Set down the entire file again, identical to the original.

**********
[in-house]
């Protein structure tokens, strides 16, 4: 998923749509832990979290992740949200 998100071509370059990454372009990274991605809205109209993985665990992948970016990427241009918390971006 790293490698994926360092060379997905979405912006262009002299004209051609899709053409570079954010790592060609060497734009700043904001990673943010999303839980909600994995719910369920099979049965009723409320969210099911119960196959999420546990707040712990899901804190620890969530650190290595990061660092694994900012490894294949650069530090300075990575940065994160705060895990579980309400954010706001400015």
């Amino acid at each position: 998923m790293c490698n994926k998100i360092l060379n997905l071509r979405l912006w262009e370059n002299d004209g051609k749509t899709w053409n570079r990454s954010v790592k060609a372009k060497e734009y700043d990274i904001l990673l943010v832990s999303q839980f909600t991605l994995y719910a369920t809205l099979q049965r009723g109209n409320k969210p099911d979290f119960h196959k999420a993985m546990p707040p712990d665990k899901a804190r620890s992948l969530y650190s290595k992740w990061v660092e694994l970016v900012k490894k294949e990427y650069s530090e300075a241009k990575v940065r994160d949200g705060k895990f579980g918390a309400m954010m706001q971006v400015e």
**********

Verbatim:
[in-house]
């Protein structure tokens, strides 16, 4: 998923749509832990979290992740949200 998100071509370059990454372009990274991605809205109209993985665990992948970016990427241009918390971006 790293490698994926360092060379997905979405912006262009002299004209051609899709053409570079954010790592060609060497734009700043904001990673943010999303839980909600994995719910369920099979049965009723409320969210099911119960196959999420546990707040712990899901804190620890969530650190290595990061660092694994900012490894294949650069530090300075990575940065994160705060895990579980309400954010706001400015």
């Amino acid at each position: 998923m790293c490698n994926k998100i360092l060379n997905l071509r979405l912006w262009e370059n002299d004209g051609k749509t899709w053409n570079r990454s954010v790592k060609a372009k060497e734009y700043d990274i904001l990673l943010v832990s999303q839980f909600t991605l994995y719910a369920t809205l099979q049965r009723g109209n409320k969210p099911d979290f119960h196959k999420a993985m546990p707040p712990d665990k899901a804190r620890s992948l969530y650190s290595k992740w990061v660092e694994l970016v900012k490894k294949e990427y650069s530090e300075a241009k990575v940065r994160d949200g705060k895990f579980g918390a309400m954010m706001q971006v400015e």